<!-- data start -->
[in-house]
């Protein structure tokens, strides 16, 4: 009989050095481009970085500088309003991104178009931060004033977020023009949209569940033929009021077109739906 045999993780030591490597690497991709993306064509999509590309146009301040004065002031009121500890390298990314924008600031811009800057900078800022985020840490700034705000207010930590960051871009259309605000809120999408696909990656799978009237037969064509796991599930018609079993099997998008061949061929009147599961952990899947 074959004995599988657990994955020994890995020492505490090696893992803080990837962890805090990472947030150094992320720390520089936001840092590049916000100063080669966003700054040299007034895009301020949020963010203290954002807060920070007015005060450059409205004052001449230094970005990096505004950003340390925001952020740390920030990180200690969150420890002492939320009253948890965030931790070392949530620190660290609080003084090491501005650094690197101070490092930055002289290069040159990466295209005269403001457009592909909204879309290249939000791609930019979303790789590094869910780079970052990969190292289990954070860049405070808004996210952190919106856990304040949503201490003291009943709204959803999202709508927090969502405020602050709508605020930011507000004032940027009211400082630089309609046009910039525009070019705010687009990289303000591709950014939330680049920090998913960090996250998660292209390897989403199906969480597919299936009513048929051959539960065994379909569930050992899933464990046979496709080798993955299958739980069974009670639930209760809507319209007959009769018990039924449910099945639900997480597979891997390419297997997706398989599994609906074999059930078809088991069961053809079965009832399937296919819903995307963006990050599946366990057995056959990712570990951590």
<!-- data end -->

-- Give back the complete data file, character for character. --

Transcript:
[in-house]
């Protein structure tokens, strides 16, 4: 009989050095481009970085500088309003991104178009931060004033977020023009949209569940033929009021077109739906 045999993780030591490597690497991709993306064509999509590309146009301040004065002031009121500890390298990314924008600031811009800057900078800022985020840490700034705000207010930590960051871009259309605000809120999408696909990656799978009237037969064509796991599930018609079993099997998008061949061929009147599961952990899947 074959004995599988657990994955020994890995020492505490090696893992803080990837962890805090990472947030150094992320720390520089936001840092590049916000100063080669966003700054040299007034895009301020949020963010203290954002807060920070007015005060450059409205004052001449230094970005990096505004950003340390925001952020740390920030990180200690969150420890002492939320009253948890965030931790070392949530620190660290609080003084090491501005650094690197101070490092930055002289290069040159990466295209005269403001457009592909909204879309290249939000791609930019979303790789590094869910780079970052990969190292289990954070860049405070808004996210952190919106856990304040949503201490003291009943709204959803999202709508927090969502405020602050709508605020930011507000004032940027009211400082630089309609046009910039525009070019705010687009990289303000591709950014939330680049920090998913960090996250998660292209390897989403199906969480597919299936009513048929051959539960065994379909569930050992899933464990046979496709080798993955299958739980069974009670639930209760809507319209007959009769018990039924449910099945639900997480597979891997390419297997997706398989599994609906074999059930078809088991069961053809079965009832399937296919819903995307963006990050599946366990057995056959990712570990951590």